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When the committee was considering what principles it should work from, one of those it chose was to seek greater equity between all the citizens of the United Kingdom. In its recommendations it sought to gain greater equity between students going to further education and higher education--that was one of the justifications for introducing tuition fees, as there are in further education--and greater equity between part-time and full-time students. Part-timers are often paid; full-timers are not.
In expanding that principle we came to perhaps a very simple view that all students--wherever they were, whatever the course was and whatever the course cost--should make the same contribution. Whether it was a one-year course, a two-year course, a three-year course or a four-year course, it should be a straight, flat £1,000. One could say that was unfair to those taking a one-year
However, in the case of Scotland we recognised that a number of students had not had the advantage of an extra two years after compulsory schooling at public expense. So we recommended to the Government that Scottish students who had only one year's education after statutory schooling, many of whom under current arrangements would choose to take a four-year honours degree, should not make a tuition contribution for one of their years in higher education. That was fair do's. Then we said that beyond that it would be a matter for consideration for the Secretary of State for Scotland. He exercises his discretion in relation to the funding of the universities and in relation to participation. We thought that this would be another occasion. Perhaps we had in mind that if he exercised his discretion it should be more widely than he has chosen to do it. But I would say this to the House. If the House were minded to the view that if a course is for four years the student should be let off one year, I would point out that there are many programmes in England, in Wales and in Northern Ireland that last for four years. The cost would not be £2 million. I do not know what the cost would be, but it might be 10 times £2 million.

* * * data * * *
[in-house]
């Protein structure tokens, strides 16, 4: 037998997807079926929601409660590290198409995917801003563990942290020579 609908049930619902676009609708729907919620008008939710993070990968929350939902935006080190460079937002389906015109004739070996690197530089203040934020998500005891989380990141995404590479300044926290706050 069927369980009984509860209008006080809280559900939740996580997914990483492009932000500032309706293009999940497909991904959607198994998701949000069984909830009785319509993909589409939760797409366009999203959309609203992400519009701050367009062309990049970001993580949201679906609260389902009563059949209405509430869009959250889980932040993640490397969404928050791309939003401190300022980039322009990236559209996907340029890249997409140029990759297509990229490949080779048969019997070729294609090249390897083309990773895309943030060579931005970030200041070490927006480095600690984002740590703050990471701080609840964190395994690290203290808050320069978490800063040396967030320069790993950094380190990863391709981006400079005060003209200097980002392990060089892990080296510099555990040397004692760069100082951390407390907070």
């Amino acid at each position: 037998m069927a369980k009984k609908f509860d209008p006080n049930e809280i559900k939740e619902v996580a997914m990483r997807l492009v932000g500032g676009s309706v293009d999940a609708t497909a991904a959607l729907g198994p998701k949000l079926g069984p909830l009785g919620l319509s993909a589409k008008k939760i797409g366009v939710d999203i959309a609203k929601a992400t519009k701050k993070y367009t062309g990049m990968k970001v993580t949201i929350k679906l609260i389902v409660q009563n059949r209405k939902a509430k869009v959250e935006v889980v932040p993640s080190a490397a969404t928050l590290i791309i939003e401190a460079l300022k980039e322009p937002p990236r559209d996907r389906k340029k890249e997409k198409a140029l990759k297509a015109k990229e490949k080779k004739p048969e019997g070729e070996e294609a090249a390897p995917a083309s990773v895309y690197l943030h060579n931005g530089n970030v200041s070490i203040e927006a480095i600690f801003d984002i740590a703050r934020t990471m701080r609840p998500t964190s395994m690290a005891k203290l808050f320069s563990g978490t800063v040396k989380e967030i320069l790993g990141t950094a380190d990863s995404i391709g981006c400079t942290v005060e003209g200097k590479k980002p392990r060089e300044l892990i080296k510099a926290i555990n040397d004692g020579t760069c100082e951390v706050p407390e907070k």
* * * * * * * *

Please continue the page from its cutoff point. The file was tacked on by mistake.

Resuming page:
Therefore, in debating this issue we have to consider that the extension of that principle might widen programmes throughout the United Kingdom and that we would be breaking the very simple and equitable principle that for every year you make a contribution.
Lord Addington: My Lords, I have an interest to declare. I was an English student who went to a Scottish university. I left just over a decade ago. When I reached Scotland I discovered just how different the Scottish system is. People talk about taking out the first year. After I was halfway through the first year I was told that I could have done that. The reason it is there is that it is a four-year course. It is unit constructed and has the option of becoming an ordinary degree after three years and goes into honours at the end of the second year. It is a very different beast to the English degree. One of its strengths is that students do not have to specialise straight away. They can find out the subjects they are good at under university conditions. Students do not have to go straight in and decide the minute they arrive. I transferred, quite ironically, from politics to history.